An effort is sometimes made to make it sound scientific, but any claim involving the magic word “quantum” in conjunction with words like “natural” or “holistic” (as they so often do) should be examined with great suspicion, particularly when made by someone trying to sell you something. Quantum theory is a model of the behaviour of matter on an atomic scale, and encompasses the indeterminate nature of the existence of particles when their attributes are measured. Things on a quantum scale behave weirdly, and very unlike they normally do in the real world (i.e. on the much larger scale that we’re used to living in).

It does not mean that reality can be rearranged anyway you choose simply by wanting it hard enough, or that the nature of matter can be manipulated in any meaningful way. It does not imply the existence of any sort of mystical energy field which can be accessed, influenced, or understood, by something as macroscopic, unquantum, and irrelevant as the human mind. There is nothing like this in the entirety of physics. Leave the quantum alone. Seriously, put it down, it’s clear you don’t know how to handle it safely. Have some Fuzzy Felt.

The point about measurable effects may be the most important, however. Not fitting in with our current theories needn’t be an absolute barrier. There was a time when we didn’t have a clue what a neutrino was, but they were still out there doing their thing all the while, and eventually we noticed them. And because we kept noticing them, and they always cropped up in the same circumstances and behaved in the same way, we couldn’t ignore them. And if there’s some qi flowing through everyone which has any rules to its existence at all, we should be able to notice it. If it’s there.

This is really just basic scientific competence. If we can’t notice the stuff in some way, then believing that it exists is pointless. And if we can notice it, then we should be able to make sure it is where we think it is. If we back it into a corner, it won’t vanish into the aether, like the aether did.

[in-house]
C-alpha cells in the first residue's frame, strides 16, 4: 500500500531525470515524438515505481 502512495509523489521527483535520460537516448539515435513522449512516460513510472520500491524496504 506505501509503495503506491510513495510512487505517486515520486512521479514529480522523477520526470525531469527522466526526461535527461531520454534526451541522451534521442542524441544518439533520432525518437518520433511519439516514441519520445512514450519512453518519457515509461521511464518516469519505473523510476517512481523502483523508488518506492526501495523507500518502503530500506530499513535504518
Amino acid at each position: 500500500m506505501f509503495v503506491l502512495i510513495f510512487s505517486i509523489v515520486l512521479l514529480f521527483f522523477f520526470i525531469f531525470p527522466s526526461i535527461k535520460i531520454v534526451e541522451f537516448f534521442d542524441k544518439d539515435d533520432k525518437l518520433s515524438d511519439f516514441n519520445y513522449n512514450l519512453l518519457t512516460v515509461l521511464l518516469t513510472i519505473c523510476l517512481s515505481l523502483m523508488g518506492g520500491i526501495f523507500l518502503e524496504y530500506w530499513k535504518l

However, in practice, the bio-energetic field that TT practitioners claim to work with has an annoying habit of completely disappearing whenever we try and look at it close up.

The most famous example of this came about after a nine-year-old girl had an idea for a school science project.

Emily Rosa invited twenty-one experienced TT practitioners to come and test out their skills, and to see if this human energy field really could be so easily detected by those who claimed to be experts. She sat each of them in turn at a table, and had them reach their hands through two holes in a partition. Rosa herself was on the opposite side, holding her own hand over one of the practitioner’s hands, either the left or the right. For each of ten “trials”, she would flip a coin to choose which of their hands to pick, hold her hand slightly over that hand, and ask them to tell her which of their hands she’d chosen.

According to all the standard claims of TT, this should have been easy. They should have been able to feel the energy from her body radiating outwards, if it was really present and “tactile as taffy“, as these things apparently usually are. But when they didn’t know what they were supposed to be feeling, the effect vanished. In this blinded experiment, the group of practitioners made 123 correct predictions out of 280 attempts between them. That’s slightly crappier than the most likely result of pure guesswork.